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The Fed Chairman Comments on Potential for a US-backed Digital Currency

Jerome Powell, Chairman of the Federal Reserve, wrote to Congress this week discussing the merits of implementing a central bank digital currency (CBDC) in the U.S. The letter responds to a number of questions posed by lawmakers regarding the value that a digital currency would provide and implementation challenges that would need to be overcome. Two Congressmen had expressed concern that the U.S. is being left behind in the wake of technological advances.

Chairman Powell indicates that the U.S. is not currently developing a CBDC, but the Fed is monitoring development elsewhere. Chairman Powell noted that some of the motivating factors for  a digital currency in foreign countries do not necessarily exist in the U.S. Specifically, the demand for cash in the U.S. “remains robust” and there are fast and reliable digital payment services available that are not available in certain other countries.
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California Prohibits Clinics from Using Deferred Interest Provisions

California signed into law SB-639 that prohibits medical and veterinary clinics and their agents and employees from establishing open-end credits or loans that include deferred interest provisions in an effort to protect patients and pet owners from signing up for certain credit, including credit products that accrue interest during a 0% introductory period. Additionally, clinics and their agents and employees cannot complete any portion of an application for credit or a loan for the patient or arrange for or establish an application that has not been completely filled out by the patient.

Senator Holly Mitchell commented on the new law that she co-authored stating “while third-party financing may have a place when patients need services they can’t immediately afford, products with deferred interest clauses have no place in medical practice.”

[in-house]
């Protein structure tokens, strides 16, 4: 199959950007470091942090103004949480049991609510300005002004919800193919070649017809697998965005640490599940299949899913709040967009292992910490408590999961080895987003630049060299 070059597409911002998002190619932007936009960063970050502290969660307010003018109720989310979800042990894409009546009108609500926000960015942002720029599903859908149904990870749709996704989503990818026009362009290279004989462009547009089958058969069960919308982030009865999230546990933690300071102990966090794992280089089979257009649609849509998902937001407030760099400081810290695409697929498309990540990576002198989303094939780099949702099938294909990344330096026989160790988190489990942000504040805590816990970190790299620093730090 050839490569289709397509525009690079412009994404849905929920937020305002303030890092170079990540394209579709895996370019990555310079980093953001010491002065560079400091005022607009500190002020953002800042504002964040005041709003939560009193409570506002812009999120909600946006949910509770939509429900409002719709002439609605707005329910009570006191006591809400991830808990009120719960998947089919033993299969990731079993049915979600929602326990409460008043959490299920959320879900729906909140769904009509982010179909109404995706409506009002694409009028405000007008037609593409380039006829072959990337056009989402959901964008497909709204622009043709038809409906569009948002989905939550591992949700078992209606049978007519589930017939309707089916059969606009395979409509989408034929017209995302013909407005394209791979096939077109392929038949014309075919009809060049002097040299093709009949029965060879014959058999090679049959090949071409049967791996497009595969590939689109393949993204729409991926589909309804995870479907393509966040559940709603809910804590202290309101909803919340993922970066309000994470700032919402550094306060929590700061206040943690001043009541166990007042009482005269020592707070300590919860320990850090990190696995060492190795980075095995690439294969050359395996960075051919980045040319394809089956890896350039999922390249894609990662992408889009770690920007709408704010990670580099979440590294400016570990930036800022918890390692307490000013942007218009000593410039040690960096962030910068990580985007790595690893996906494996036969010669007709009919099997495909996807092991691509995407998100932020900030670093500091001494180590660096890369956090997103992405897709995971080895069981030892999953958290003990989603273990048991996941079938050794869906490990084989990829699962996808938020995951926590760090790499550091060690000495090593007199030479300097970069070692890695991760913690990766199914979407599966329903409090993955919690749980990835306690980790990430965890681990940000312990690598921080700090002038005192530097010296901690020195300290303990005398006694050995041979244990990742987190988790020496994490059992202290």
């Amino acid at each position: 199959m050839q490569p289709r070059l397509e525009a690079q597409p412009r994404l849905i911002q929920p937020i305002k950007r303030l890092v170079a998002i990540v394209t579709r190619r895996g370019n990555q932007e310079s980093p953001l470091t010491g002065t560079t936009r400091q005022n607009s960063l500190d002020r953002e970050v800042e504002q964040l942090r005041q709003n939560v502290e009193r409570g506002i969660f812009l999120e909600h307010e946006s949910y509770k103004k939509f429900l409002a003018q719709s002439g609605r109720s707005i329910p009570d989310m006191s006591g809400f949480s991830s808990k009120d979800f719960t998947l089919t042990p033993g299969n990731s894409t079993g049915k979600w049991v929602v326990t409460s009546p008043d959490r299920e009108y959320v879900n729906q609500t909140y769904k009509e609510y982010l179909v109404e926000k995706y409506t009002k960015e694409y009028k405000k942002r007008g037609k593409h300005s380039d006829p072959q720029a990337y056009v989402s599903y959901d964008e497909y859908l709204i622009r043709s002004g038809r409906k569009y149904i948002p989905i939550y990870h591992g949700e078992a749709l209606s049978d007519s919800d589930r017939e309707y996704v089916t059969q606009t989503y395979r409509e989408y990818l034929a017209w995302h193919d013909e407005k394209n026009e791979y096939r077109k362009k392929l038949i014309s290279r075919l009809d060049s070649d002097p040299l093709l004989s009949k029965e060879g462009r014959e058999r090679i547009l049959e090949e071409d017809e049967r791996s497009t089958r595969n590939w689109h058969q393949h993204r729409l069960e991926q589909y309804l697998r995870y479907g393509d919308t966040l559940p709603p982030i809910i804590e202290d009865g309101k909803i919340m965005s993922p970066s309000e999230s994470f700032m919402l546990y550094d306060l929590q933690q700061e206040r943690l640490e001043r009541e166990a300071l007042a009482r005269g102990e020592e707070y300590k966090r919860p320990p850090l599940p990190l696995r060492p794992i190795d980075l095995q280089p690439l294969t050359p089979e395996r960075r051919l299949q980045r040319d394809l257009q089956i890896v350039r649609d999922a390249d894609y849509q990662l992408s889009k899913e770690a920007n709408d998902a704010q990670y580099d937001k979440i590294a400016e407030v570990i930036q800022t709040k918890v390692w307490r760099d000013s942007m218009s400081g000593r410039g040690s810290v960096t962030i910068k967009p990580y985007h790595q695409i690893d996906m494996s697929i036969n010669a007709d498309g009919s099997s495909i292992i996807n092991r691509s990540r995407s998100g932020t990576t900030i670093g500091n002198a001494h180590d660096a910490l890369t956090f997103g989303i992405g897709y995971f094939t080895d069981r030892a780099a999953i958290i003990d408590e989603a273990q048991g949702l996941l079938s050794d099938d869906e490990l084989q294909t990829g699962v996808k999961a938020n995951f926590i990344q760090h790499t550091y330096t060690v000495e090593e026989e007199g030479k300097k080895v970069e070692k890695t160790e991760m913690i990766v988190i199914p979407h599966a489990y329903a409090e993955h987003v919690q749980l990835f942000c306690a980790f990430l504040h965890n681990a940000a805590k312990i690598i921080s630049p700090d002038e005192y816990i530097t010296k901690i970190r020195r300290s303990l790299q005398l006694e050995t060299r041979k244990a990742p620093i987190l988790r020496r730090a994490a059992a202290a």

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OCC to Host Innovation Office Hours During Money20/20

On October 28, 2019, the Office of the Comptroller of the Currency (“OCC”) will hold Innovation Office Hours in Las Vegas, Nevada at The Venetian Hotel during the Money20/20 conference (October 27-30).

During the Innovation Officer Hours, the OCC’s Office of Innovation staff meets one-on-one with fintech firms and other companies that partner with banks to discuss new products or services to facilitate responsible innovation in the federal banking system.  You can request an Office Hours session here until October 18, 2019.
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Increase to the Management Interlock Threshold Rule Approved

The Office of the Comptroller of the Currency (“OCC”), the Board of Governors of the Federal Reserve System (the “Federal Reserve”), and the Federal Deposit Insurance Corporation (“FDIC”) approved a change to the thresholds in the major assets prohibition for management interlocks stated in the Depository Institution Management Interlocks Act (“DIMIA”). Prior to the final rule, the DIMIA prohibited a management official of a depository organization that had total assets exceeding $2.5 billion from simultaneously serving as a management official of an unaffiliated depository organization that had total assets exceeding $1.5 billion (referred to as the “major assets prohibition”). The approved change now increases the respective $2.5 billion and $1.5 billion thresholds to $10 billion each.